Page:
Peasants, Warriors, and the Streams: Language Games and Etiologies of Deafness in Adamorobe, Ghana

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Abstract

A relatively high number of deaf people is indigenous to Adamorobe in Ghana. I collected a wide array of explanations for its high prevalence of deafness. Inspired by Wittgenstein, I frame these explanations as being produced during language games, and bearing family resemblances. Different explanations of deafness appear in different language games with different purposes. In some of these language games, it is the primary aim to explain deafness, and in other language games, explanations of deafness appear either as element or as strategy. There are family resemblances among the content of the stories and between aspects and qualities that appear in a constellation of relevance. The study of etiology in this case gives insight in social and moral relationships of deaf and hearing people with their physical environment, relatives, ancestors, neighbours and in interactions with the researchers that recorded the stories.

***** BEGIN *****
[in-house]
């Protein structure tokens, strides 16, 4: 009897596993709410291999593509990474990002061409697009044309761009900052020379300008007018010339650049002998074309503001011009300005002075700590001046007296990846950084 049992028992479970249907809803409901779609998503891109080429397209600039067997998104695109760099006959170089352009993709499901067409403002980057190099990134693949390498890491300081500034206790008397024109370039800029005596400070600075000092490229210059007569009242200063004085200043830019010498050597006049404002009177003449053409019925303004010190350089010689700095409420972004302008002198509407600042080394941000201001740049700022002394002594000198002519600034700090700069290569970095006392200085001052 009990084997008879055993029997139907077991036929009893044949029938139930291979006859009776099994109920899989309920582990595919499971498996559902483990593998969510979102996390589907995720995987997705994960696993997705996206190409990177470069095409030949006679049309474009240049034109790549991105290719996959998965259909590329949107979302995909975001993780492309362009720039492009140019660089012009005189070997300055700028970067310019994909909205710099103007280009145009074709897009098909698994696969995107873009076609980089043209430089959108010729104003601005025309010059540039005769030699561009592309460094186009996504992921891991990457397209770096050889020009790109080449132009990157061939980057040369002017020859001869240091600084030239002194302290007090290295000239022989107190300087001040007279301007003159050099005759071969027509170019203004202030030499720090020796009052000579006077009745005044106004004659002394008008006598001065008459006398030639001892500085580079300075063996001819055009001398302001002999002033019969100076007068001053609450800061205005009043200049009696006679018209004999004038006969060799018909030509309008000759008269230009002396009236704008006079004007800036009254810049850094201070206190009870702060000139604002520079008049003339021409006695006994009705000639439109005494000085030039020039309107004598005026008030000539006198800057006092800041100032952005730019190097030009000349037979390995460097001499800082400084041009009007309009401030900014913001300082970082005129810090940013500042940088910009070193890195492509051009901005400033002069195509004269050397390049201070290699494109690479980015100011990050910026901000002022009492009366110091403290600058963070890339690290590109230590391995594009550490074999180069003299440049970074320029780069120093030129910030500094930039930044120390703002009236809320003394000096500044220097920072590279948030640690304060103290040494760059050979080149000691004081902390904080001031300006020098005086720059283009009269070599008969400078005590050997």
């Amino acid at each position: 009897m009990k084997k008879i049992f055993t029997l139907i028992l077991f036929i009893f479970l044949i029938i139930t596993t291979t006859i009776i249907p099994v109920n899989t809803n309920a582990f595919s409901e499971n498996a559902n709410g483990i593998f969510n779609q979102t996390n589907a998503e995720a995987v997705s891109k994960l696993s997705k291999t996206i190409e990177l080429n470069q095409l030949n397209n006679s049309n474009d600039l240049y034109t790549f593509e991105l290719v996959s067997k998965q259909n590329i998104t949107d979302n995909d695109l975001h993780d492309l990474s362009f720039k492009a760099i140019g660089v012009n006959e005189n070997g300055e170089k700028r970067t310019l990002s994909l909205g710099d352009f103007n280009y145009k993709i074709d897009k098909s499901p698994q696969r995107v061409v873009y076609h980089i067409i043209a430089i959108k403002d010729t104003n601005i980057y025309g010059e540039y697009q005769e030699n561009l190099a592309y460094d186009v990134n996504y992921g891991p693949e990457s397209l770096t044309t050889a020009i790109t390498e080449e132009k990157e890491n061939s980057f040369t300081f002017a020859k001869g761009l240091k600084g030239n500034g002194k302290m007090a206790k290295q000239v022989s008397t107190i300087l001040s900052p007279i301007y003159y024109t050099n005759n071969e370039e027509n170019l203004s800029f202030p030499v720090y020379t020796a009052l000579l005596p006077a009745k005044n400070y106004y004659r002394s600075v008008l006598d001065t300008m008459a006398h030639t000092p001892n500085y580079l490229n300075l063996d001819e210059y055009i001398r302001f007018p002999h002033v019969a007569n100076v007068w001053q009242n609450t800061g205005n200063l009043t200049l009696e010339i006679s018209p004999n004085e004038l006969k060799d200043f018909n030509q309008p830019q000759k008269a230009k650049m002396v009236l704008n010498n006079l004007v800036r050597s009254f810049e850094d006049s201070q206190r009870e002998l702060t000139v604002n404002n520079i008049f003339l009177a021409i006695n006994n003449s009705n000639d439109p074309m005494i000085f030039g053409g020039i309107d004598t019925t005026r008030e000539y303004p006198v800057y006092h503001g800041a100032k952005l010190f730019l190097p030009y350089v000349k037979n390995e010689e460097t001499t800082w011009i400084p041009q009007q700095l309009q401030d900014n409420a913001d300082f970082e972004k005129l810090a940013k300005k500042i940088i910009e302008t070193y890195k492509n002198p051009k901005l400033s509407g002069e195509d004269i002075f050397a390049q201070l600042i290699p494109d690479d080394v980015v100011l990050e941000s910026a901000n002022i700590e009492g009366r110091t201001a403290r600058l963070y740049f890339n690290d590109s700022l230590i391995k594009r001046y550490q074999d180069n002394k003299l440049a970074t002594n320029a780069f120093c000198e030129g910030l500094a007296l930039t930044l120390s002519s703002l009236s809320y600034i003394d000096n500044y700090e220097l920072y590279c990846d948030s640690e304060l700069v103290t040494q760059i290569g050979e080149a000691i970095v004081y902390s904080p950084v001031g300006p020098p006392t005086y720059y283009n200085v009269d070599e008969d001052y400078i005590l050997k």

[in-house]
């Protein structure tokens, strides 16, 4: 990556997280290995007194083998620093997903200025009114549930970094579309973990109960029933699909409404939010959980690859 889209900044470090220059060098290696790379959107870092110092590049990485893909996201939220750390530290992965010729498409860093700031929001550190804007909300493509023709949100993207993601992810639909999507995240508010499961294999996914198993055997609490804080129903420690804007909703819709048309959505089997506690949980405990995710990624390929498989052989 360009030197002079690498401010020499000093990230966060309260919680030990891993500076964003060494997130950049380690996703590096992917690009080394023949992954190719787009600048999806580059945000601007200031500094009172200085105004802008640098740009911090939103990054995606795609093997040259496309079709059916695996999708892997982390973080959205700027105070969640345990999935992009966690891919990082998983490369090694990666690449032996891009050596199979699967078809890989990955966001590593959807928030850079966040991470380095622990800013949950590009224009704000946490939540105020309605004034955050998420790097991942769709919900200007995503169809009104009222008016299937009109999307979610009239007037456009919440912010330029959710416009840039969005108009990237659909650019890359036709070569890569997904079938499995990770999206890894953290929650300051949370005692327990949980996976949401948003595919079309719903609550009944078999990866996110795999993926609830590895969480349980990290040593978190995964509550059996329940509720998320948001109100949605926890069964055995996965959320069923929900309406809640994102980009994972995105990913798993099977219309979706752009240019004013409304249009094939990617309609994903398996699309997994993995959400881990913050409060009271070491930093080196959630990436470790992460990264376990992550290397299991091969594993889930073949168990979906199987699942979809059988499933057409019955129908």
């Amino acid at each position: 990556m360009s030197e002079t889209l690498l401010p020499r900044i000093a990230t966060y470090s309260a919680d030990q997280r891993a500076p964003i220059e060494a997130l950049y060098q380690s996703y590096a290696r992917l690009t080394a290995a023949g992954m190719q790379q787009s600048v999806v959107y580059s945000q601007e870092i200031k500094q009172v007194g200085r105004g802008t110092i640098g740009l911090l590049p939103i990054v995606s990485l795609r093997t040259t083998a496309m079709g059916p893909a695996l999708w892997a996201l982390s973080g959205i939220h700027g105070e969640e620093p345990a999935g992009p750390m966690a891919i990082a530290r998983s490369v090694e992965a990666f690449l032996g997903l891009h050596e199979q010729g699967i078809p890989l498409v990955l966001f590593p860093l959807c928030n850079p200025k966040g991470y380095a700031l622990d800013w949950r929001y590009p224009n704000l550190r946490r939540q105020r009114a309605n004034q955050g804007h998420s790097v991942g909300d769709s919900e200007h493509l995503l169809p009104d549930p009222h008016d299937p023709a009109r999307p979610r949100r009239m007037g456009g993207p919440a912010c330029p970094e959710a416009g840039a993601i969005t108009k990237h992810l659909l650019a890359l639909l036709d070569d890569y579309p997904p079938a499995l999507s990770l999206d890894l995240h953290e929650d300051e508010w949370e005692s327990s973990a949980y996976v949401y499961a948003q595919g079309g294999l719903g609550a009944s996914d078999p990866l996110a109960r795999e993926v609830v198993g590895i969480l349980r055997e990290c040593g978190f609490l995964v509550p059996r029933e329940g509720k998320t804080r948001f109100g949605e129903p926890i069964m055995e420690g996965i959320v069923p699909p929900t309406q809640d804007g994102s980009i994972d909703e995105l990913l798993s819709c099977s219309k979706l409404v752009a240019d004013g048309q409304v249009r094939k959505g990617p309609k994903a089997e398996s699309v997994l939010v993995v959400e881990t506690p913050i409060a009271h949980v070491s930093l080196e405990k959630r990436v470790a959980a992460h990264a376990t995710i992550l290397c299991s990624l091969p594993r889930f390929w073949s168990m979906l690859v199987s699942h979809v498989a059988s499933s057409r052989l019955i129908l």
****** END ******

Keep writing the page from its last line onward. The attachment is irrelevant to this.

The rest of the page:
Original languageEnglish
Pages (from-to)418-436
Number of pages19
JournalMedical Anthropology Quarterly
Volume29
Issue number3
DOIs
Publication statusPublished - Sep 2015

ASJC Scopus subject areas

  • Medicine(all)
  • Visual Arts and Performing Arts
  • Anthropology

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